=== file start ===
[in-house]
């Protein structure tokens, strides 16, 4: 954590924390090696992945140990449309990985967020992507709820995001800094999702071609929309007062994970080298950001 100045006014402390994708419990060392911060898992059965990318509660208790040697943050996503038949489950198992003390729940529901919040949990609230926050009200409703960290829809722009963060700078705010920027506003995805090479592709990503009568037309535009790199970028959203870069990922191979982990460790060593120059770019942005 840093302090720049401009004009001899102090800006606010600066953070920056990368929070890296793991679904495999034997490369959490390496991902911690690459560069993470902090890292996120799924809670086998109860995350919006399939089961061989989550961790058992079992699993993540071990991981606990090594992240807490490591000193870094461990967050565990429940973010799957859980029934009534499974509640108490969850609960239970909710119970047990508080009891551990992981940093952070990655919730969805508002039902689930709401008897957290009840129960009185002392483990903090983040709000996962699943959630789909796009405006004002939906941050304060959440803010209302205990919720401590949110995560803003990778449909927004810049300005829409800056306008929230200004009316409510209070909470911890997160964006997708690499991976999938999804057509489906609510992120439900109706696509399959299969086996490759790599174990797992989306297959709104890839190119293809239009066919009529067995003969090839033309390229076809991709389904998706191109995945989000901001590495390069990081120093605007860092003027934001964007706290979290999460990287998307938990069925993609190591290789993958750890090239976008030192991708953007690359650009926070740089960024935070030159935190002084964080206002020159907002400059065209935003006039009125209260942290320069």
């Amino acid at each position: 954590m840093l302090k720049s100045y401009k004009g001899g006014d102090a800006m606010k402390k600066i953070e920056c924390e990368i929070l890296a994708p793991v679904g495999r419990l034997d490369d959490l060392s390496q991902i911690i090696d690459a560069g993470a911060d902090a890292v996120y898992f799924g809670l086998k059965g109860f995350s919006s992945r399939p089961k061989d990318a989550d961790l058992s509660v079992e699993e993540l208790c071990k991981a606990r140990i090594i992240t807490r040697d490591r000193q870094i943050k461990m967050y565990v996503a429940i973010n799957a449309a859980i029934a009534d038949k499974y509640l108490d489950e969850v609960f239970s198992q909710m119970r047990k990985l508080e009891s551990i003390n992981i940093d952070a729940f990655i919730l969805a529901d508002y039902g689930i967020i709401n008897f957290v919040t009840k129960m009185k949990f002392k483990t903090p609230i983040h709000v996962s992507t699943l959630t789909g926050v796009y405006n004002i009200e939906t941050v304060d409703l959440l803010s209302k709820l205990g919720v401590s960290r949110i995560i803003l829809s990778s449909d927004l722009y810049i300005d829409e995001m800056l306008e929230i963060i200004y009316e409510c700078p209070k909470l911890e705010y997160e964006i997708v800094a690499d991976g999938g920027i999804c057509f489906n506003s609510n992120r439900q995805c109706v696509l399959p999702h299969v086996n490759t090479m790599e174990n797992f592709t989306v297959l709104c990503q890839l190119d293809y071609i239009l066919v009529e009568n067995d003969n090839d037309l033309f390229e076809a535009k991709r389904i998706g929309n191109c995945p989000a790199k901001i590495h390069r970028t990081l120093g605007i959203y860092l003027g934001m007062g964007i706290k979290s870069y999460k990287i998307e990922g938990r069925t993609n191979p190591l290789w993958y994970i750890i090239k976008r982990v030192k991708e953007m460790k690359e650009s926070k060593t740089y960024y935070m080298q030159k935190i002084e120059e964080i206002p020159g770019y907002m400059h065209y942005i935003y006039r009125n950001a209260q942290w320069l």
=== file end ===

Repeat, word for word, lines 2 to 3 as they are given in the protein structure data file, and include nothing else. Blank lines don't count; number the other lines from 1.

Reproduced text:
């Protein structure tokens, strides 16, 4: 954590924390090696992945140990449309990985967020992507709820995001800094999702071609929309007062994970080298950001 100045006014402390994708419990060392911060898992059965990318509660208790040697943050996503038949489950198992003390729940529901919040949990609230926050009200409703960290829809722009963060700078705010920027506003995805090479592709990503009568037309535009790199970028959203870069990922191979982990460790060593120059770019942005 840093302090720049401009004009001899102090800006606010600066953070920056990368929070890296793991679904495999034997490369959490390496991902911690690459560069993470902090890292996120799924809670086998109860995350919006399939089961061989989550961790058992079992699993993540071990991981606990090594992240807490490591000193870094461990967050565990429940973010799957859980029934009534499974509640108490969850609960239970909710119970047990508080009891551990992981940093952070990655919730969805508002039902689930709401008897957290009840129960009185002392483990903090983040709000996962699943959630789909796009405006004002939906941050304060959440803010209302205990919720401590949110995560803003990778449909927004810049300005829409800056306008929230200004009316409510209070909470911890997160964006997708690499991976999938999804057509489906609510992120439900109706696509399959299969086996490759790599174990797992989306297959709104890839190119293809239009066919009529067995003969090839033309390229076809991709389904998706191109995945989000901001590495390069990081120093605007860092003027934001964007706290979290999460990287998307938990069925993609190591290789993958750890090239976008030192991708953007690359650009926070740089960024935070030159935190002084964080206002020159907002400059065209935003006039009125209260942290320069």
């Amino acid at each position: 954590m840093l302090k720049s100045y401009k004009g001899g006014d102090a800006m606010k402390k600066i953070e920056c924390e990368i929070l890296a994708p793991v679904g495999r419990l034997d490369d959490l060392s390496q991902i911690i090696d690459a560069g993470a911060d902090a890292v996120y898992f799924g809670l086998k059965g109860f995350s919006s992945r399939p089961k061989d990318a989550d961790l058992s509660v079992e699993e993540l208790c071990k991981a606990r140990i090594i992240t807490r040697d490591r000193q870094i943050k461990m967050y565990v996503a429940i973010n799957a449309a859980i029934a009534d038949k499974y509640l108490d489950e969850v609960f239970s198992q909710m119970r047990k990985l508080e009891s551990i003390n992981i940093d952070a729940f990655i919730l969805a529901d508002y039902g689930i967020i709401n008897f957290v919040t009840k129960m009185k949990f002392k483990t903090p609230i983040h709000v996962s992507t699943l959630t789909g926050v796009y405006n004002i009200e939906t941050v304060d409703l959440l803010s209302k709820l205990g919720v401590s960290r949110i995560i803003l829809s990778s449909d927004l722009y810049i300005d829409e995001m800056l306008e929230i963060i200004y009316e409510c700078p209070k909470l911890e705010y997160e964006i997708v800094a690499d991976g999938g920027i999804c057509f489906n506003s609510n992120r439900q995805c109706v696509l399959p999702h299969v086996n490759t090479m790599e174990n797992f592709t989306v297959l709104c990503q890839l190119d293809y071609i239009l066919v009529e009568n067995d003969n090839d037309l033309f390229e076809a535009k991709r389904i998706g929309n191109c995945p989000a790199k901001i590495h390069r970028t990081l120093g605007i959203y860092l003027g934001m007062g964007i706290k979290s870069y999460k990287i998307e990922g938990r069925t993609n191979p190591l290789w993958y994970i750890i090239k976008r982990v030192k991708e953007m460790k690359e650009s926070k060593t740089y960024y935070m080298q030159k935190i002084e120059e964080i206002p020159g770019y907002m400059h065209y942005i935003y006039r009125n950001a209260q942290w320069l």